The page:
$500 blood donation tax credit proposed under new state bill

SACRAMENTO, Calif. (KTLA) – As California and the rest of the country face a critical shortage of blood supply, a state legislator has unveiled legislation that would provide a financial incentive for residents who donate the vital resource and vital.

The measure was introduced Wednesday by Assemblyman Freddie Rodriguez, a Democrat whose 52nd District includes Pomona and parts of the Inland Empire.

Under Assembly Bill 1709, Californians who donate blood or blood components at least four times in a single calendar year would receive a $500 tax credit, effective Jan. 1, 2023. or after.

The bill would also encourage the California Office of Emergency Services to partner with the private sector and offer other incentives to help alleviate the crisis, according to a press release from Rodriguez’s office.

“It is alarming that California has reached a crisis level in its blood supply, a position no one in an emergency should have to face,” Rodriguez said in the statement. “The solution is simple; those who can give blood should do so. The impact of donating blood right now is immense, and Californians can do something positive for our healthcare workers and those who are ill or injured.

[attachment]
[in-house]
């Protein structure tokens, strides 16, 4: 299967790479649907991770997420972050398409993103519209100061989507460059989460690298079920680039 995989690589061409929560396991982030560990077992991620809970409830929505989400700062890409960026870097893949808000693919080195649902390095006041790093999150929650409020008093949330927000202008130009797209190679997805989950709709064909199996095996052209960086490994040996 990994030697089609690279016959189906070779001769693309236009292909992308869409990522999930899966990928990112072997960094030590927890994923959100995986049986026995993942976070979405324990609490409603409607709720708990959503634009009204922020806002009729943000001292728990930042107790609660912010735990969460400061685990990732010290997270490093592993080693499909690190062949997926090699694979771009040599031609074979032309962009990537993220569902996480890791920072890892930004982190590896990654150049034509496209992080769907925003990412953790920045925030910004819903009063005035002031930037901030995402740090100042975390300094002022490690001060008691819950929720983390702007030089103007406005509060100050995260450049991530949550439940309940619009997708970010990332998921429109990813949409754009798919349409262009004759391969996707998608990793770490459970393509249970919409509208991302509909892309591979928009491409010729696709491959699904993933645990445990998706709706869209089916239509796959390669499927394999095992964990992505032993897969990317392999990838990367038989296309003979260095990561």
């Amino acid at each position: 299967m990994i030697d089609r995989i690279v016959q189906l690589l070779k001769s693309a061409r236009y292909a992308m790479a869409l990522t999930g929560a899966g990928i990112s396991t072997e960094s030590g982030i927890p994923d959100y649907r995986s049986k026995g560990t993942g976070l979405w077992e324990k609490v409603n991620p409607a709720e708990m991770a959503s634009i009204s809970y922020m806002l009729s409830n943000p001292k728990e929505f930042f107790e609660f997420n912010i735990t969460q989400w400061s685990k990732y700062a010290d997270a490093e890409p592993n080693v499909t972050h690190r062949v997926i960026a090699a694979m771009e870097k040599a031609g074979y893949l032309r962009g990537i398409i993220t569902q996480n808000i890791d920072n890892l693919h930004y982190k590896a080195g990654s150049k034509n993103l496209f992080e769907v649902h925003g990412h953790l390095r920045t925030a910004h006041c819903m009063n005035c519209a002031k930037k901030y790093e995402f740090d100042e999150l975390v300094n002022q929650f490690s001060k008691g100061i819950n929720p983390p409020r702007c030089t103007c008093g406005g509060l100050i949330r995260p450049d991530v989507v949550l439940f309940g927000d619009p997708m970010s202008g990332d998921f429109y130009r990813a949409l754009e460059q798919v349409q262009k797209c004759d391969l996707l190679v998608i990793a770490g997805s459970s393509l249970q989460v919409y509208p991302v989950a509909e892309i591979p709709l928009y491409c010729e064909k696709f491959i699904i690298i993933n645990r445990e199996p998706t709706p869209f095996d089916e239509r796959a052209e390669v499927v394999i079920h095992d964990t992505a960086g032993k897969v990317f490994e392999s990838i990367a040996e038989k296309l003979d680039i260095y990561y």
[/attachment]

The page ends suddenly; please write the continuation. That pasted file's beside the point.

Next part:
Rodriguez’s measure comes a week after Dr. Mark Ghaly, California’s Health and Human Services Secretary, announced the state’s ‘worst blood shortage’ in a decade and urged people to make a Don.

The situation is also dire nationally, with the American Red Cross declaring a blood crisis earlier this month, the first ever in the United States. About 40% of the country’s blood donations come from the Red Cross, and lately the organization has struggled to keep up with demand.

“Sometimes up to a quarter of hospitals’ blood needs go unmet,” the Red Cross said two weeks ago.

As a result, some doctors have had to “make tough decisions” about who gets – and who waits – for blood transfusions, according to the organization.

The shortage is the result of a combination of factors, such as canceled blood drives, staffing limitations and other pandemic-related challenges.

In addition to the legislation, Rodriguez has also joined a growing chorus of lawmakers — including Senator Alex Padilla — who have called on the U.S. Food and Drug Administration to eliminate its policy prohibiting gay and bisexual men from donating to unless they abstain for three years. month.

He noted that dozens of other organizations were also seeking to end the restrictions, including the Red Cross.